WHITE HALL — White Hall Town Council voted to approve the planning of a new fall festival at its Monday meeting.
Although Mayor John Michael said no one knows what the world will look like in terms of the coronavirus pandemic come October, planning needs to begin soon if the festival would become a reality.
“We finally got started, we finally last year got started, now here comes coronavirus,” Michael said. “We don’t know what it’s going to be like. In October, there might not even be any social distancing. We are anticipating that there is no restriction, and then back off as time gets closer.”
According to Michael, this festival will be modeled after the Pumpkin Festival that took place in the town last October, but it will have several additions that will make it stand out even from other festivals in Marion County. One addition he said he wants to see is the implementation of town history.
“The 5-Mile House was located just about exactly where Hardee’s is currently. It wasn’t the Town of White Hall then, but it’s in our corporate city limits now,” Michael said. “This was a hopping place. This was the bar, this was the restaurant, this was the dance hall. This is where it was happening. We have several pictures of it, and we’d like to build our festival kind of around them.”
The 5-Mile House was so named because it was five miles away from Fairmont, Michael said, and it was the hub of activity for the area, even before it was White Hall. Seeing that this was a popular establishment, Michael said he would like to implement several aspects of the old restaurant into the festival, including dancing and live music, and the availability of craft beer and drinks.
“We don’t know how much we’re going to be able to gear towards the kids,” Michael said. “We want to add a car show, cornhole, continue music, continue food vendors.”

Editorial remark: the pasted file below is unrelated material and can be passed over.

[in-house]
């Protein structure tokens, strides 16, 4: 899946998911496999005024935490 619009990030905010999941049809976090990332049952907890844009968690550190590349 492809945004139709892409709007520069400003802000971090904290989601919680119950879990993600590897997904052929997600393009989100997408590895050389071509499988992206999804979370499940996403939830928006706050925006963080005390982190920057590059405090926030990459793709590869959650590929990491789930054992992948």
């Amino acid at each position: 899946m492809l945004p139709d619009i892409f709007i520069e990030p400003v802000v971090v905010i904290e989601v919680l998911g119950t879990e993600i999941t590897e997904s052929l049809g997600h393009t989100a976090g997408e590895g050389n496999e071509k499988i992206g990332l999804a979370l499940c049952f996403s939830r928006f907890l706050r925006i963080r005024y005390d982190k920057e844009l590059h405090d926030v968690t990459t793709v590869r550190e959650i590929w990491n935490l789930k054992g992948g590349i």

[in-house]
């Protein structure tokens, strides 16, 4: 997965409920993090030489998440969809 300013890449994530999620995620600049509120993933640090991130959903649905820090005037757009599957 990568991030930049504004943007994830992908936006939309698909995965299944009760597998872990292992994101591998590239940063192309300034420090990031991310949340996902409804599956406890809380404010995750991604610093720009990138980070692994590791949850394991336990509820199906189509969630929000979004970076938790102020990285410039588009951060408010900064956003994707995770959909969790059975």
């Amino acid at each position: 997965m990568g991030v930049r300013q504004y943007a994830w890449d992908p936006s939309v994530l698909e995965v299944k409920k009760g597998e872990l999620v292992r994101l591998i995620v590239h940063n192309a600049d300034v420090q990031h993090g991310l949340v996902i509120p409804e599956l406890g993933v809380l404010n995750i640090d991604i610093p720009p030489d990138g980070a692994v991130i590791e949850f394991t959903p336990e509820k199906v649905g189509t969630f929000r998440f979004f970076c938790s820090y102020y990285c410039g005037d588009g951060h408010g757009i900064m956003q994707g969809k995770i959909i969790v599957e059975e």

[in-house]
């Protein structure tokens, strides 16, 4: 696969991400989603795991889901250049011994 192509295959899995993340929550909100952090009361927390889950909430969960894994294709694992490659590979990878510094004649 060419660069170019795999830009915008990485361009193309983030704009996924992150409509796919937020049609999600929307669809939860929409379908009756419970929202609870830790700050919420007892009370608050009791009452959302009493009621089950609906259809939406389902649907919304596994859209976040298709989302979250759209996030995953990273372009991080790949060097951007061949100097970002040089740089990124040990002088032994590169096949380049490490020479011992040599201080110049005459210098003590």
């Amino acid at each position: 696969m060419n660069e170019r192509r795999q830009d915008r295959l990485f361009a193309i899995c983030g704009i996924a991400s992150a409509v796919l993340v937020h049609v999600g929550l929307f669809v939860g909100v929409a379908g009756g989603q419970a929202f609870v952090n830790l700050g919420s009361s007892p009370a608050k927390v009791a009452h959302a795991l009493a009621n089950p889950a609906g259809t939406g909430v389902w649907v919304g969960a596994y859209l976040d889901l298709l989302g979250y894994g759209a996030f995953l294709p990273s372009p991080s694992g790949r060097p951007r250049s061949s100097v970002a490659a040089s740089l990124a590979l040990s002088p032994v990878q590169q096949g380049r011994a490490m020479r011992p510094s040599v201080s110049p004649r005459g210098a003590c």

Alongside Michael, White Hall Town Coordinator Cindy Stover helped pitch this idea to council Monday. She agreed that although the future is uncertain, planning would need to start soon to make the festival as good as it can be.
“There might be a concern about COVID, but we still want to move forward with it,” Stover said. “If we don’t plan it now, you can’t plan something in September you want to have weeks later.”
Stover and Michael said they would like to make the craft beer tasting as safe for residents as possible, by having a roped off area for drinkers, and a breathalyzer test available on-site. On another level of safety, Michael said the festival will still advocate for guests to social distance and wear face masks.
“We’re going to practice social distancing,” Michael said. “We’re not going to mark up the parking lot... We know what it looks like. A majority of people know.”
Michael told the council he feels confident in planning the festival for October now, seeing that a testing site set up with the Marion County Health Department in the town last week had zero tests come back positive.
“There were 90 people tested here in the Town of White Hall for COVID-19 — zero positives,” Michael said.
Several council members gave suggestions to Michael and Stover on other offerings the festival could have, with some fundraising ideas put forth as well to potentially help benefit a select nonprofit.
“We may do some 50/50s and the proceeds could go to a nonprofit of some sort,” Stover said. “We’d like to sponsor something with the proceeds that we get.”
Stover said seeing the success of last year’s Pumpkin Festival, she wanted to give the residents of the town an opportunity to have some free fun in the town, because by October, many people may be itching to attend an outdoor event.
“This year, we want to add a little bit of history to it,” Stover said. “Let’s do the same thing we did last year, but let’s put some history to it.”
The council will have a workshop meeting tentatively scheduled for July 15 to talk about festival planning.